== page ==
Management of Data) Proceedings, with the digitization funded by
- All 18 volumes of the PODS (Principles of Database Systems)
Proceedings. We thank Victor Vianu, PODS Executive Committee Chair,
and Alberto Mendelzon, past EC Chair, for their help. The digitization
was funded by SIGMOD.
- All 15 volumes of the VLDB (Very Large Data Base)
Proceedings. The VLDB Foundation was an early and enthusiastic
supporter, and showed that this project was bigger than just
SIGMOD. We thank John Mylopoulos, President of the VLDB Endowment, and
Stefano Ceri, Publications Chair and VLDB Liaison for SIGMOD, for
their help. The digitization was funded by the VLDB Foundation.
- Seven volumes of the IEEE Bulletin on Data
Engineering, 1993-1999. We thank David Lomet, Editor in Chief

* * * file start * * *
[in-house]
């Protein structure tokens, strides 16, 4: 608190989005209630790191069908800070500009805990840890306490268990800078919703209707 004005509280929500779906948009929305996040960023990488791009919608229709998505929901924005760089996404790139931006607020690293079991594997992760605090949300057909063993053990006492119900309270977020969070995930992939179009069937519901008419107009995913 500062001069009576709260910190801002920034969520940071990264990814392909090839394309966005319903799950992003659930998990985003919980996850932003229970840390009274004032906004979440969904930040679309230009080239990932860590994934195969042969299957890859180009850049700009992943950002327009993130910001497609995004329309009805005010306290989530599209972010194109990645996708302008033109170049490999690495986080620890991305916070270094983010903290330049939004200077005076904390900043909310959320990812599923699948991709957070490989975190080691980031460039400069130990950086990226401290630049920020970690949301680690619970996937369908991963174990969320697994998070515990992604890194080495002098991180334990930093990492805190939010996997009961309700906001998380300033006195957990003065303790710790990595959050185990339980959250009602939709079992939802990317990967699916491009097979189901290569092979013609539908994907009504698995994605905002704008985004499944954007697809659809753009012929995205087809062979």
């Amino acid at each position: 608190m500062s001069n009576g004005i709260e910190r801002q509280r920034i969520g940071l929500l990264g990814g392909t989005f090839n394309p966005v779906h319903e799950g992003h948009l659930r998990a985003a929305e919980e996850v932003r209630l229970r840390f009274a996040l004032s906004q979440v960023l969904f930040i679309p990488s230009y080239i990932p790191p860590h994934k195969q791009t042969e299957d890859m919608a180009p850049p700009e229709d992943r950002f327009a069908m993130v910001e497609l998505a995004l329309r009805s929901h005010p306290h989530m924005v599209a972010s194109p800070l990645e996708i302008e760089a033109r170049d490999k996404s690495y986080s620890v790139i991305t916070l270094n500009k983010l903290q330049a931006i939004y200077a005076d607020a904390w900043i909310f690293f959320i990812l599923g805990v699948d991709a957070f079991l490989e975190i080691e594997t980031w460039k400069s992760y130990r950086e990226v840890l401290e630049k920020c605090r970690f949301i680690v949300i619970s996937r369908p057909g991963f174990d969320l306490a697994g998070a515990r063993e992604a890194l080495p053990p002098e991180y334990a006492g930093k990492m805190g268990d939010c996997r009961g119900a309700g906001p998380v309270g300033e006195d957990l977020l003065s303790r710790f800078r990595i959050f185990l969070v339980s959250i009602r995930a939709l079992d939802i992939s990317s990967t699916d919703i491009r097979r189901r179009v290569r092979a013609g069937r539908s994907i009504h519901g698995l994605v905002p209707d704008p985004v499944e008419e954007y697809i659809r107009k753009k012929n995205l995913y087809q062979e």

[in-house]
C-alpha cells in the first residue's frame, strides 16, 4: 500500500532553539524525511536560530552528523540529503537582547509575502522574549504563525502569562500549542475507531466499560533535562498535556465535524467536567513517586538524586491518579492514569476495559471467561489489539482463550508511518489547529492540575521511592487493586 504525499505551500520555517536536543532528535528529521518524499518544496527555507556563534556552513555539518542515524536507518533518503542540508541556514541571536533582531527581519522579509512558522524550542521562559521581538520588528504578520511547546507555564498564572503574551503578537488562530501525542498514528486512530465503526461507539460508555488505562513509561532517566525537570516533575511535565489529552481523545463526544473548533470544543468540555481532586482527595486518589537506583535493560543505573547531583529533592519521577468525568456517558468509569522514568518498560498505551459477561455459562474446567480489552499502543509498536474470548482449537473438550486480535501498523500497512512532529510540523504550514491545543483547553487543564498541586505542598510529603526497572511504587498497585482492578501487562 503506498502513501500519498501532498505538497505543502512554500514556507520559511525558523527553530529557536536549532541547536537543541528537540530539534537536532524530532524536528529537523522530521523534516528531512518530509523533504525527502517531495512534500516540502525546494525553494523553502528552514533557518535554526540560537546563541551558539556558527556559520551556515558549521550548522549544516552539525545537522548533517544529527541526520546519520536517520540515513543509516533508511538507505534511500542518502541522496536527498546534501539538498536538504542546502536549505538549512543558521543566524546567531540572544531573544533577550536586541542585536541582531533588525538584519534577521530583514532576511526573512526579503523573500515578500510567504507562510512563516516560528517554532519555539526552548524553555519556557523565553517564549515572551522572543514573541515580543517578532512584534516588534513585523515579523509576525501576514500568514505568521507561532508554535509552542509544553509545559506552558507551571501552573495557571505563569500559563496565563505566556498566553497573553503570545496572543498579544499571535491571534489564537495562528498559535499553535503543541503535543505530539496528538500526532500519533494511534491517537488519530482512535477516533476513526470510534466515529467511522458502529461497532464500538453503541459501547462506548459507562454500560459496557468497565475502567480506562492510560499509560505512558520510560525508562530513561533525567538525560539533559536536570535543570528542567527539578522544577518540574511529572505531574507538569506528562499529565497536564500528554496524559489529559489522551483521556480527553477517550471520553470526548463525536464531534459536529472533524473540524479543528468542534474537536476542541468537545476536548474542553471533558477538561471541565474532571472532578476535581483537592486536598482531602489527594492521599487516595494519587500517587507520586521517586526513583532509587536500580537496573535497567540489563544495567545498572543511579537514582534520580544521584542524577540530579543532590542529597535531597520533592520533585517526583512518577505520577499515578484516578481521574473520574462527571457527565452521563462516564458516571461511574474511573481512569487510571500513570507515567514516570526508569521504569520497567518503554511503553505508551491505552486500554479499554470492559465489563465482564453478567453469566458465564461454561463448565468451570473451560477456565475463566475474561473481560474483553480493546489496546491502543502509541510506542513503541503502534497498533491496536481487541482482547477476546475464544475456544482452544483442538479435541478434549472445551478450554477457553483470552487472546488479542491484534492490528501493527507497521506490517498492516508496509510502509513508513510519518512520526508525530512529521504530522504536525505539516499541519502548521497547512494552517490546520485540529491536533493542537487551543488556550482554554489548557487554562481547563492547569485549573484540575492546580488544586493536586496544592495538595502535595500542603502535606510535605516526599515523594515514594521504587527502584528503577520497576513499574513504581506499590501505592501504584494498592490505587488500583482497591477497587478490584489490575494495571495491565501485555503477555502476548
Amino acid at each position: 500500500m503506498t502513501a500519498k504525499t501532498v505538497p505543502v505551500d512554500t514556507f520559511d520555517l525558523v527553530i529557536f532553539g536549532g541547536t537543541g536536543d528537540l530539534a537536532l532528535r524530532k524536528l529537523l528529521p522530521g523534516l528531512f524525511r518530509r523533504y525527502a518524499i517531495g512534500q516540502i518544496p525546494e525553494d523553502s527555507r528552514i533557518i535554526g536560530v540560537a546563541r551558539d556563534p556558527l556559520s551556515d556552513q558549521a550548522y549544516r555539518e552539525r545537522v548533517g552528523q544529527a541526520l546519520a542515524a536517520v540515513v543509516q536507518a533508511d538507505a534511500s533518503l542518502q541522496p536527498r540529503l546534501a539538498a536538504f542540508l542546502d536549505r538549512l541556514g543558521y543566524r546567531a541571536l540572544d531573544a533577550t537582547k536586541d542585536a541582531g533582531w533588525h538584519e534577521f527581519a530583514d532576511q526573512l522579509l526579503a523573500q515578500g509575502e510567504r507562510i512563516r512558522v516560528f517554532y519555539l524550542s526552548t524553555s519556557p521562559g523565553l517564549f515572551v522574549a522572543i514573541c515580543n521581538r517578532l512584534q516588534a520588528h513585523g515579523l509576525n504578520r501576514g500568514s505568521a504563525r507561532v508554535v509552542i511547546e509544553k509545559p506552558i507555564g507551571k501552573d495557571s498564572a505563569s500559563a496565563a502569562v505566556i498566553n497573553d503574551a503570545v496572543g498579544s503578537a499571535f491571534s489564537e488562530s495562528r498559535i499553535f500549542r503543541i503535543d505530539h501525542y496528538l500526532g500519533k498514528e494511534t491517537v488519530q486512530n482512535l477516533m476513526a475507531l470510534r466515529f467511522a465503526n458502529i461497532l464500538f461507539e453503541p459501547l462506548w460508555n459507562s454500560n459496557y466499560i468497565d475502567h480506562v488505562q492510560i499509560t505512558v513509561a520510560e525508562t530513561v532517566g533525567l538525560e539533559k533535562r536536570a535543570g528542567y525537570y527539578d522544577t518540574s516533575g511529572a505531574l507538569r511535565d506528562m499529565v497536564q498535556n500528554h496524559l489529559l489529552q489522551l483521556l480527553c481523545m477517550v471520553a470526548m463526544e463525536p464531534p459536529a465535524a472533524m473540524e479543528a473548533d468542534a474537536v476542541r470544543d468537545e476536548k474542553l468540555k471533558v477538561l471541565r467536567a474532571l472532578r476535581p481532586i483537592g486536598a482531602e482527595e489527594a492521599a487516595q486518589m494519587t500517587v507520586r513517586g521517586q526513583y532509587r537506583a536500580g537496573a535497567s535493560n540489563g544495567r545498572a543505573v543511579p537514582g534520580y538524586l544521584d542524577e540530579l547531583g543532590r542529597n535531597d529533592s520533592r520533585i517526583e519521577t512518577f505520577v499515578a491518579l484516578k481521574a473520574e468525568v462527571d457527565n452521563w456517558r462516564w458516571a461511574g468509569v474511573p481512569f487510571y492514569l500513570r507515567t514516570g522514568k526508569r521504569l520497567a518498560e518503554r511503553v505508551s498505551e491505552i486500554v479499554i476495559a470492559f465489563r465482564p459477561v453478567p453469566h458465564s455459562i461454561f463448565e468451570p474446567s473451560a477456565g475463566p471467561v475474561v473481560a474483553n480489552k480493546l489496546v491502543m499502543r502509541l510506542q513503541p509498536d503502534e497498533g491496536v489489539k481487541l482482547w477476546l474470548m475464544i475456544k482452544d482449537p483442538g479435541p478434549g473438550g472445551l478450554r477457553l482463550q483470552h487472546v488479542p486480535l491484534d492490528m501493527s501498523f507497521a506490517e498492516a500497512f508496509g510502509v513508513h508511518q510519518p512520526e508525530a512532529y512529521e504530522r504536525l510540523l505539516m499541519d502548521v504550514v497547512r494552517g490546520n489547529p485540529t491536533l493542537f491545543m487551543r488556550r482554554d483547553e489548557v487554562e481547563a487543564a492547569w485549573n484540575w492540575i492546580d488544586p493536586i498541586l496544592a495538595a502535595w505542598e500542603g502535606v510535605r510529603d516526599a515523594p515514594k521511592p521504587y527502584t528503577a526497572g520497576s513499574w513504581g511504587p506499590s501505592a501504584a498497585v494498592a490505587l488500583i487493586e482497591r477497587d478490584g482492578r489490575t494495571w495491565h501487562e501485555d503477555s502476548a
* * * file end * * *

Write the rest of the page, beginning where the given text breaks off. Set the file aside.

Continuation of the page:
of this publication, for his help. Dave was also an early and ardent
supporter. His involvement helped bring the IEEE along. As one can
imagine, publishers are extremely reticent to release their
publications, especially to another publisher. These volumes were
already in digital form.
- All 15 volumes of the IEEE ICDE (International Conference on Data
Engineering) Proceedings. We thank Erich Neuhold, ICDE Steering
Committee Chair, Betty Salzberg, TCDE President, and Matt Loeb,
Publisher for the IEEE Computer Society, for their support. The
digitization will be funded by the IEEE.
- All four PDIS (Parallel and Distributed Information Systems)
Proceedings, 1991-1996. We thank Sushil Jajodia, Chair of the PDIS
Steering Committee, for his help. The digitization was jointly funded
by IEEE and SIGMOD.
- All 11 volumes of the SSDBM (Statistical and Scientific Database
Management) Proceedings. We thank Arie Shoshani, SSDBM Steering
Committee Chair, and Meral ÷zsoyoglu, SSDBM'99 PC Chair. Arie Shoshani
funded the digitization out of his research funds.
- Five volumes of the EDBT (Extending Data Base Technology)
Proceedings, 1988-1996. We thank Paolo Atzeni, President of the EDBT
Foundation, Stefano Ceri, EDBT Liaison for SIGMOD, and Alfred Hofmann,